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if( typeof myVar === "undefined" )

the same as

if( myVar===void(0) )


And what is the best pratice, if there is one between these ? Why ?

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marked as duplicate by thefourtheye, Pointy, Ian, Bergi, Paul Mar 18 '14 at 14:35

This question has been asked before and already has an answer. If those answers do not fully address your question, please ask a new question.

1 Answer 1

up vote 1 down vote accepted

Quoting from MDN Docs for undefined,

One reason to use typeof is that it does not throw an error if the variable has not been defined.

// x has not been defined before
if (typeof x === 'undefined') { // evaluates to true without errors
   // these statements execute

if(x === undefined){ // throws a ReferenceError


However, this kind of technique should be avoided. JavaScript is a statically scoped language, so knowing if a variable is defined can be read by seeing whether it is defined in an enclosing context. The only exception is the global scope, but the global scope is bound to the global object, so checking the existence of a variable in the global context can be done by checking the existence of a property on the global object (using the in operator, for instance).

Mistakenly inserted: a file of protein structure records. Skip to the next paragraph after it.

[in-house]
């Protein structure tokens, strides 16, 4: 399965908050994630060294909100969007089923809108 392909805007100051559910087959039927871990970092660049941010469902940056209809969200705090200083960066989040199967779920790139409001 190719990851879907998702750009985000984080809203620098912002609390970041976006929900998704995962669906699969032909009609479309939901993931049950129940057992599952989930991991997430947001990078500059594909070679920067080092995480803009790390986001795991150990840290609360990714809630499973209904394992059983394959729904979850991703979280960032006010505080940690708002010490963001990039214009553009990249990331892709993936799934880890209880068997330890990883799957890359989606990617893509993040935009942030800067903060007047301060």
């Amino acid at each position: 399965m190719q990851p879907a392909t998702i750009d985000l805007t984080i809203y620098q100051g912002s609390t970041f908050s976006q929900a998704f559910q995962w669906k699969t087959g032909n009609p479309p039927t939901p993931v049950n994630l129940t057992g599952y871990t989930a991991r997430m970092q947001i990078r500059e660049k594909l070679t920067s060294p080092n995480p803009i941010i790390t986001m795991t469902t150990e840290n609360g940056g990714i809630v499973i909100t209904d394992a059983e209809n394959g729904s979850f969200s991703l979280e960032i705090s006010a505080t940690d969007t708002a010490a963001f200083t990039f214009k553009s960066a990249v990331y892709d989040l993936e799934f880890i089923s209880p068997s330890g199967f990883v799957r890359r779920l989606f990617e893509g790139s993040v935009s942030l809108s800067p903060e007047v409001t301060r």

From the same document's void section

var x;
if (x === void 0) {
   // these statements execute

// y has not been defined before
if (y === void 0) {
   // throws a ReferenceError (in contrast to `typeof`)


So, when you use typeof to check if the variable's value is undefined, it will not throw an exception. But direct comparison with undefined or comparison with void 0 will throw an exception.

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You voted to close and then answered? –  Ian Mar 18 '14 at 13:40
@Ian Yes. This piece of information was missing from that question. Perhaps, I should have added this information to the other answer? –  thefourtheye Mar 18 '14 at 13:42
Hmm I guess technically. It's great information (especially if it's missing), it was just weird to me to put it in what will be closed as duplicate (hopefully). –  Ian Mar 18 '14 at 14:09

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